What to eat before a heavy workout
Looking to train hard and bulk up? Pay attention to how you fuel your body!
Besides interfering with your ideal results, eating the wrong thing before a workout can leave you feeling sick, light-headed, tired, nauseous, or bloated—nothing you want to feel when you’re supposed to be waging war on the weights!
So, what should you eat before a major training session?
Generally, the ideal meal before a hardcore workout is made up of a lot of high quality complex carbohydrates and some good quality protein, taken about two hours before you hit the gym/ring/track/whatever. Your meal should include less protein than carbohydrates, as it’s the carbs that will be actually fueling your workout; the protein is just there to help protect your muscles from protein catabolism. In fact, you’ll want to eat enough carbs to prevent this protein from being used as fuel, so that it’s free to go toward building and repairing the muscles targeted during your workout.
If you’re looking to put on masses of muscle, carbohydrates are just as important as protein, if not more so. Not to oversimplify it, but not enough carbs in your diet basically means not enough fuel for growth.
Carbohydrates not only help keep energy levels high, and thus fuel your workouts, but also work to help shuttle the amino acids from proteins into your muscle tissue (since carbs increase your insulin levels and insulin is necessary for the transfer of aminos into the muscle).
You’ll want your carbohydrates to be of the low-glycemic variety. These are generally slower-digesting carbs, meaning they’ll supply a long-lasting, steady stream of nutrients to your body. Brown rice, steel-cut oats, whole grains, and sweet potatoes are all examples of low-glycemic carbs.
Fruits in general tend to be good sources of carbs, but they also tend to be loaded with fiber. While this is a good thing at every other time, you may want to avoid it before a workout as it can cause heartburn, bloating, and other digestive upsets—not a good feeling when you’re trying to hit a personal best. Acidic foods like tomatoes should also be avoided pre-workout for the same reasons.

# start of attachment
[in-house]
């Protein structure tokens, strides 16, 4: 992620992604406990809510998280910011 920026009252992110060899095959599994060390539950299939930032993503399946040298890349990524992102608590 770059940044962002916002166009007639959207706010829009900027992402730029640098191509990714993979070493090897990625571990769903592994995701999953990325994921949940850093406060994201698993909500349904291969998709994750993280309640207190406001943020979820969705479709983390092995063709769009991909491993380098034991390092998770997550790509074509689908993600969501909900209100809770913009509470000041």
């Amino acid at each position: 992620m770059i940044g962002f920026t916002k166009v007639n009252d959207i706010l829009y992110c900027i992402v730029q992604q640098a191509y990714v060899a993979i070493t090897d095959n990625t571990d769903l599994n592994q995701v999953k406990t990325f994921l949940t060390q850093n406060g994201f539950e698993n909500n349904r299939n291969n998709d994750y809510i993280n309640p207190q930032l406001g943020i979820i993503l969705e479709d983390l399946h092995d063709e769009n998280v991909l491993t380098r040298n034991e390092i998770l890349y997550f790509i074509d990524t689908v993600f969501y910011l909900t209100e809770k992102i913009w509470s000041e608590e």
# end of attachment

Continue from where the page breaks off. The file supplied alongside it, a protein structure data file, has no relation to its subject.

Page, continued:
Soy nuts are a good choice as they are rich in both protein and carbs—a ¼ cup of soy nuts contains about 11gs of complex carbohydrates and 14gs of protein.
However, try to not rely too heavily on nuts, as they can pack a large dose of fat. Though fat is essential to your good health, and will play a role in you bulking up effectively, you should also take in lean sources of protein like chicken, turkey, 93% lean red meats, egg whites, and most seafoods.
Essential fatty acids (EFAs) are also undeniably good for your health, but try splitting your intake—taking them at night can reduce your cravings for sweets if you’re eating a low-carb meal for dinner. Be careful, though, as taking your EFAs in the morning (say, in the form of a fish oil capsule) can really kill your appetite. This will make it hard to get in the other nutrients you need—especially carbs—for an effective workout.
After you’ve stocked up on carbs and protein and given it all time to digest, consider reaching for a banana or some Greek yogurt about half an hour before gymtime. Barring allergies, these two foods are generally easy on the system and nutrient-rich. The banana especially has staying power and will provide a steady stream of potassium to your working muscles.
So, to sum up:
-A complex carb-dense meal with some protein on the side a few hours before you train
-If needed, a nutrient-dense, low fiber snack about half an hour before
-Try to avoid acids and fiber to keep from getting an upset stomach or heartburn
If you’ve got any insight or favorite pre-workout meals, let us know!
Last edited by NutritionNut; 05-07-2012 at 03:17 PM.
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